Saturday, April 13, 2024

Delhi has poorest air in world but Kejri isn’t amiss

New Delhi has topped the list of the world’s regional capital cities with the poorest air quality. The revelation was made in a 45-page report [pdf] titled ‘2023 World Air Quality Report’ and published by IQAir on Tuesday (19th March).

The Swiss air quality technology company found that New Delhi ranked No.1 in Particulate Matter (PM 2.5) concentration compared to the national capitals of 114 countries.

“The Central and South Asia region reports data from ten nations. All four of 2023’s most polluted countries in the world are hosted in this region, including Bangladesh, India, Tajikistan, and Pakistan,” the report stated.

It further added, Ranking as the third most polluted country in the region and world in 2023, India continues to struggle with drastically poor air quality. Annual average PM2.5 concentrations rose slightly in 2023 to 54.4 µg/m3 compared to 53.3 µg/m3 in 2022.”

IQAir pointed out that PM 2.5 levels rose by 10% in Delhi last year, with November rated as the month with the poorest air quality. According to the Swiss air quality technology company, India’s National Capital witnessed an average of 255 µg/m3 PM 2.5 concentration in November.

“It is estimated that 1.36 billion people in India experience PM2.5 concentrations exceeding the WHO recommended annual guideline level of 5 µg/m3; furthermore, 1.33 billion, or 96% of the population, experience PM2.5 levels more than seven times the WHO annual PM2.5 guideline,” the report emphasised.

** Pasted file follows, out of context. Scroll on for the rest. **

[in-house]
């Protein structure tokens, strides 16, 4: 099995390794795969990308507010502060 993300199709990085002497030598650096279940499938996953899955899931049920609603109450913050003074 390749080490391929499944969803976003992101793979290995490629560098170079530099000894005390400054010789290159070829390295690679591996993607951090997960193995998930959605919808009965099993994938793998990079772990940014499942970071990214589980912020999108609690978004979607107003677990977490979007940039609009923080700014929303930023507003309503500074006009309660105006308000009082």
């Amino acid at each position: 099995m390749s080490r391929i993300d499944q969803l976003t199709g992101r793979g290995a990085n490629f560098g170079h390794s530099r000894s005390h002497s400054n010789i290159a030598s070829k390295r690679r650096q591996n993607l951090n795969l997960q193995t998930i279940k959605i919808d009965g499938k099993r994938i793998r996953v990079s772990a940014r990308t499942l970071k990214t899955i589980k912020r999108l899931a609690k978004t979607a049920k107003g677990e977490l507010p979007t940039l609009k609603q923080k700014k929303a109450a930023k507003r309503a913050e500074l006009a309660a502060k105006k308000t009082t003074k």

IQAir noted that while India has an extensive air quality monitoring network, it is home to 13 of the 15 most polluted cities in South Asian region.

It stated, “Northern India and Delhi struggle with smoke from crop burning, vehicle emissions, coal burning, waste burning, and biomass burning for heat and cooking. Annual crop burning in northern India and neighboring Pakistan regularly results in Delhi experiencing emergency-level air quality days.”

The Swiss air quality technology company pointed out that vehicular emissions contributed to 40% of PM 2.5 emissions in New Delhi.

Misplaced priorities and Delhi’s deteriorating air quality

Air pollution in Delhi is a non-issue in both public and political discourse until the festival of Diwali in late September-October each year.

Politicians and the left-liberal ecosystem channelise their energy into shaming Hindus for burning firecrackers while remaining indifferent to the major contributors of air pollution. A 2017 IIT-Kanpur report had revealed that construction dust was the biggest culprit for deteriorating air quality in Delhi, followed by vehicular pollution and bad infrastructure.

Experts had observed that the air quality of the NCR deteriorated despite no firecracker being burnt at the time of the study. The air was the cleanest in the week of Diwali suggesting that the rise in pollutant values was observed during the peak of the winter season.

Until February last year, Delhi’s Chief Minister Arvind Kejriwal was seen browbeating about the fact that Delhi was not included in the world’s top 10 cities in air pollution.

Although the 2021 World Air Quality Report by IQAir has left bare the claims of improving air quality in the National Capital, past record suggests that the Delhi government is unlikely to act on it anytime soon.

(This piece is courtesy OpIndia)

Read More

Support Us
Contribute to see NewsBred grow. And rejoice that your input has made it possible.